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PARENTS AND CHILDREN (1): KIDS COUNT (Ephesians 6:1-3) Today we embark on a series on parents and children.

As with marriage, this is not directly applicable to everyone, but most of us, if we dont have children at home, have grandchildren and friends and acquaintances with children. The Word of God always has application to us. Further, our church experience is not merely to get it is primarily to give to love and encourage each other. For the younger to appreciate the elder and for those of us who are older to reach out to the younger to love, disciple and mentor as Paul urges in Titus. Thats why we come. So, lets continue to purposefully serve and appreciate each other in loving ways. Read Ephesians 6:1-4. Two new acquaintances decided to have lunch together. They talked around the world, eventually getting around to their families. Jack proudly announced, I have three boys. Bill sighed, Thats a nice family. I sure wish I had three children. Dont you have any children? asked Jack sympathetically. To which Bill replied Oh yes, I have six. Reminds me of a quote from Lillian, the mother of President Jimmy Carter. She had three children one became president, one a female evangelist, and one an irreverent, beer-drinking filling station owner, Billy. It prompted Lillian to comment one time, Sometimes, when I look at my children, I say to myself, Lillian, you should have remained a virgin. In this passage, God is instructing parents and children in how to appreciate each other in Christ. He wants us to be glad that each other is there! Pauls three relationship instructions are governed by Eph 5:18, be filled with the Spirit, one major result of which is found in verse 21, submitting to one another out of reverence for Christ. Foundational to successful relationships is submission to God and to others. So, all this wonderful instruction only works for those who have put their wills and rights aside and are willing to live for God and others. That is the underlying assumption. You have to want this, be willing to pay the price. The burden of Pauls instruction is how we may best serve others whether we are in a leadership or subordinate position. Serve is the operative word here. All are to serve leaders as well as followers. Now, we come to that second grouping parents and children. As usual, Paul addresses the more submissive role first, children. For the next few weeks we will look at

verses 1-3, children under the outline I. The Recipients II. The Responsibilities III. The Reasons and IV. The Rewards I. The Recipients Were at verse 1: Children, obey your parents in the Lord, for this is right. The recipients are children. Several implications derive. A. Implications of the name The word children, (teknon) basically means descendants. It sometimes speaks of adults -- as in Romans 9:7 children of Abraham. Elsewhere it speaks of children of God or the devil -- followers of them. John uses it to describe his spiritual descendants in III John 1:4, I have no greater joy than to hear that my children are walking in the truth. As used by Paul here, it speaks of children as opposed to parents. These children can think and act and follow instruction, but they are children in the sense that someone is responsible for them. We cant define the end of childhood with precision, but the word implies a dependent relationship. On the other hand, these are not babies, for which another word could have been used. They can understand their relationship to their Lord and commitments that come with it. They can exercise their wills responsibly. The word teknon then envisions those children living at home or being supported by parents as they are in the process of learning and growing up. These are children still living under their parents authority. B. Implications of the culture What was it like to be a child in the first century? I imagine some of our young people think they have it pretty rough some times, but you can be thankful its 21st century Eaton and not 1st century Ephesus. By the Roman law of patria potestas a father had virtual life and death power not only over his slaves but over his entire household. He could cast any of them out of the house, sell them as slaves, or even kill themand be accountable to no one. Furthermore, his control extended over the child's whole life, so long as the father lived. A Roman son never came of age. And, of course, no one gave a second thought to daughters sometimes even destroying them at birth. A man might be magistrate of the city, crowned with welldeserved honors, but he still remained within his father's absolute power.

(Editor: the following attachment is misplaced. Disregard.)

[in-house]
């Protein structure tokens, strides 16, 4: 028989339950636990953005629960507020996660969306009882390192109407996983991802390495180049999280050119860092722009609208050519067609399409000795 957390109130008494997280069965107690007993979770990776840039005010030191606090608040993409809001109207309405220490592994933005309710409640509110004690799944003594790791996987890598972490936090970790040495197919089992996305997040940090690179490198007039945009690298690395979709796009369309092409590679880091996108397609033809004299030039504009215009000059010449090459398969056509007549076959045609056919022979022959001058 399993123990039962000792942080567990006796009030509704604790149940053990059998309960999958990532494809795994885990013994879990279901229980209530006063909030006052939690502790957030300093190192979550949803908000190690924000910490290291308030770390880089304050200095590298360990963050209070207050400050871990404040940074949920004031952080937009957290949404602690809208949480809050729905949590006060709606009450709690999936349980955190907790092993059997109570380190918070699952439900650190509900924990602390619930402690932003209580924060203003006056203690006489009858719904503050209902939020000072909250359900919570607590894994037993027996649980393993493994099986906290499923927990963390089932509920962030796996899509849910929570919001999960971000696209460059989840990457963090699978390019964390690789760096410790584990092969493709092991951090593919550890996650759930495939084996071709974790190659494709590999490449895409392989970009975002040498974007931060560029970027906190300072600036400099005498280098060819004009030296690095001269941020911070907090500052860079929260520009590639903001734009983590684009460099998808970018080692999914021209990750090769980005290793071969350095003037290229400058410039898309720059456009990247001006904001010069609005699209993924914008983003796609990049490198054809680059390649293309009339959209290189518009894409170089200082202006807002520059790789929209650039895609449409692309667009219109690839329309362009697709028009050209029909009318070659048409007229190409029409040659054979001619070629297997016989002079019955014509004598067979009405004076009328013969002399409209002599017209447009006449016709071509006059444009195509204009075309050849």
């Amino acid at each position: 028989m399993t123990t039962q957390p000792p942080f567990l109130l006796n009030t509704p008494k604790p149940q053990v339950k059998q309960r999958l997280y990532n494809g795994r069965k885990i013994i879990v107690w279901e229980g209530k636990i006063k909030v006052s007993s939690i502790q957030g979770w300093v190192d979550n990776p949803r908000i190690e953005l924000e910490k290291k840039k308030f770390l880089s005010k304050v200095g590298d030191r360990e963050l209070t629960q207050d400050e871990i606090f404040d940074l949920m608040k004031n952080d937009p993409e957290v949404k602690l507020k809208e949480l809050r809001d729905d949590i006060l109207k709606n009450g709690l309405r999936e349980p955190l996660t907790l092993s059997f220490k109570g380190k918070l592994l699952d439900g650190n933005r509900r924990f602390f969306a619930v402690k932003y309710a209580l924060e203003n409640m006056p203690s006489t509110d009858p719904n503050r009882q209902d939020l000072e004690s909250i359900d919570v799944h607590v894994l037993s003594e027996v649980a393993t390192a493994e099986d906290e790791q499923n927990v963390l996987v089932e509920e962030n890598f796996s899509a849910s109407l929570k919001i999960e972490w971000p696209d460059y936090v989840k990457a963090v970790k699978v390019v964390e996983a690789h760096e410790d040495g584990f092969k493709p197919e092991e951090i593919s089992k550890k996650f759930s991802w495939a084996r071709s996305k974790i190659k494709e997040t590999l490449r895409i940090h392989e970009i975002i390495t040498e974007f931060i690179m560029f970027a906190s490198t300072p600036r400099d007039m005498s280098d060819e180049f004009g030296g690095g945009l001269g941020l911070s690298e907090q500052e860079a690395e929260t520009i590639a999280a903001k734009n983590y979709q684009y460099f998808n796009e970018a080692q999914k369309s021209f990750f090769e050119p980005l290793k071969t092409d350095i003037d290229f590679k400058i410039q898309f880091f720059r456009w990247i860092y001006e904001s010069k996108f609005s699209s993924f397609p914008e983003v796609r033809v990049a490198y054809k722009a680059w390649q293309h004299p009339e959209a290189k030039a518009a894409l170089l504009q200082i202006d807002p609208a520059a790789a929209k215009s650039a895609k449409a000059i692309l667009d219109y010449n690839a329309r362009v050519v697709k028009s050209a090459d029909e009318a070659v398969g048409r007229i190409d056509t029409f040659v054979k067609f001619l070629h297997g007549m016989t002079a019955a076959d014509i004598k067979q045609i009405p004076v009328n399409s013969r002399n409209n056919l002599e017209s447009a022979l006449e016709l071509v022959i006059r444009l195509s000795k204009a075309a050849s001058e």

This power was seldom carried to its limits, because public opinion would not have allowed it. But at times it was, and there are instances of a father sentencing his own son to death and executing the sentence. Children under Roman law were completely and absolutely in their father's power lifelong. Things were little better among the Jews. Children were considered of no importance, meriting little attention or favor. They simply did not count. They were to be seen and not heard or better, neither seen nor heard. C. Implications of the instruction With that background in mind, lets consider three implications. 1. God Includes Everybody The very fact that children are addressed is gigantic. It gives them recognition as people. Perhaps stated another way it includes them. Just as we saw how the status of women was elevated exponentially under the teachings and actions of Christ, we see the same here with children. Christianity was unprecedented in its inclusion of the underprivileged, the downtrodden, those overlooked or scorned by society. It reminds me of the words written on the Statue of Liberty: Give me your tired, your poor, Your huddled masses yearning to breathe free, The wretched refuse of your teeming shore. Send these, the homeless, tempest-tost to me, I lift my lamp beside the golden door!" Wonderful words, are they not? No doubt inspired by the Christian principles that dominated at the time they were written. We are finding these days just how hard they are to live up to. Christians have not always lived up to Christian principles either, but the Christian faith above any other elevates the status of every man, woman, boy and girl. It sees them all as made in the image of God and includes all. Remember the parable in Luke 14:16-23: 16) But he said to him, A man once gave a great banquet and invited many. 17) And at the time for the banquet he sent his servant to say to those who had been invited, Come, for everything is now ready. 18) But they all alike began to make excuses. The first said to him, I have bought a field, and I must go out and see it. Please have me excused. 19) And another said, I have bought five yoke of oxen, and I go to examine them. Please have me excused. 20) And another said, I have married a wife, and therefore I cannot come. 21) So the servant came